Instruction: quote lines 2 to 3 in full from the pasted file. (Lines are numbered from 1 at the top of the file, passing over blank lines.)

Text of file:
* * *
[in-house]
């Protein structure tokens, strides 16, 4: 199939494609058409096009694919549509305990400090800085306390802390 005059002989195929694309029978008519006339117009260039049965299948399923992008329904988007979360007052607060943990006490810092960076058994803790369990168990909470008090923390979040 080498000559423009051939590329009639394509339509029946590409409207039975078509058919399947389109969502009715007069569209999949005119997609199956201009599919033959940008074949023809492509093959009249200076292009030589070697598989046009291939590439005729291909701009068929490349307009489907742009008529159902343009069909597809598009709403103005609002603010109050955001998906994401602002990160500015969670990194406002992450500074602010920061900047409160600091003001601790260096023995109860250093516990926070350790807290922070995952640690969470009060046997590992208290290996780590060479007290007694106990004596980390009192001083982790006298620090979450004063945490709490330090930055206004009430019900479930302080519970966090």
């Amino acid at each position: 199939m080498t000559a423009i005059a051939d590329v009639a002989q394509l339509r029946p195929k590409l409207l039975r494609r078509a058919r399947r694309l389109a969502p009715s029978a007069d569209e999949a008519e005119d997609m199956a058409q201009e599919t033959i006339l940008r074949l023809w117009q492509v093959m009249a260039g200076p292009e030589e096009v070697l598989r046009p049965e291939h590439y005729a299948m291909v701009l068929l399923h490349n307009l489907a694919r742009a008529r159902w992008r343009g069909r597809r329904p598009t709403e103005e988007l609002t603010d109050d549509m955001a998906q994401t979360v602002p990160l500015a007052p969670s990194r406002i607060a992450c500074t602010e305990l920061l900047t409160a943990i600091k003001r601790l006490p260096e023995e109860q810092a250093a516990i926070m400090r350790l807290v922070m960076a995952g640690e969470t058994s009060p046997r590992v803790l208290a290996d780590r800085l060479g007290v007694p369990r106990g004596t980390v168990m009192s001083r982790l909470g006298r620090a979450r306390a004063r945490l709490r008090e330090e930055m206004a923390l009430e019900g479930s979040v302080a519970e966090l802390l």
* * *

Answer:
């Protein structure tokens, strides 16, 4: 199939494609058409096009694919549509305990400090800085306390802390 005059002989195929694309029978008519006339117009260039049965299948399923992008329904988007979360007052607060943990006490810092960076058994803790369990168990909470008090923390979040 080498000559423009051939590329009639394509339509029946590409409207039975078509058919399947389109969502009715007069569209999949005119997609199956201009599919033959940008074949023809492509093959009249200076292009030589070697598989046009291939590439005729291909701009068929490349307009489907742009008529159902343009069909597809598009709403103005609002603010109050955001998906994401602002990160500015969670990194406002992450500074602010920061900047409160600091003001601790260096023995109860250093516990926070350790807290922070995952640690969470009060046997590992208290290996780590060479007290007694106990004596980390009192001083982790006298620090979450004063945490709490330090930055206004009430019900479930302080519970966090």
């Amino acid at each position: 199939m080498t000559a423009i005059a051939d590329v009639a002989q394509l339509r029946p195929k590409l409207l039975r494609r078509a058919r399947r694309l389109a969502p009715s029978a007069d569209e999949a008519e005119d997609m199956a058409q201009e599919t033959i006339l940008r074949l023809w117009q492509v093959m009249a260039g200076p292009e030589e096009v070697l598989r046009p049965e291939h590439y005729a299948m291909v701009l068929l399923h490349n307009l489907a694919r742009a008529r159902w992008r343009g069909r597809r329904p598009t709403e103005e988007l609002t603010d109050d549509m955001a998906q994401t979360v602002p990160l500015a007052p969670s990194r406002i607060a992450c500074t602010e305990l920061l900047t409160a943990i600091k003001r601790l006490p260096e023995e109860q810092a250093a516990i926070m400090r350790l807290v922070m960076a995952g640690e969470t058994s009060p046997r590992v803790l208290a290996d780590r800085l060479g007290v007694p369990r106990g004596t980390v168990m009192s001083r982790l909470g006298r620090a979450r306390a004063r945490l709490r008090e330090e930055m206004a923390l009430e019900g479930s979040v302080a519970e966090l802390l």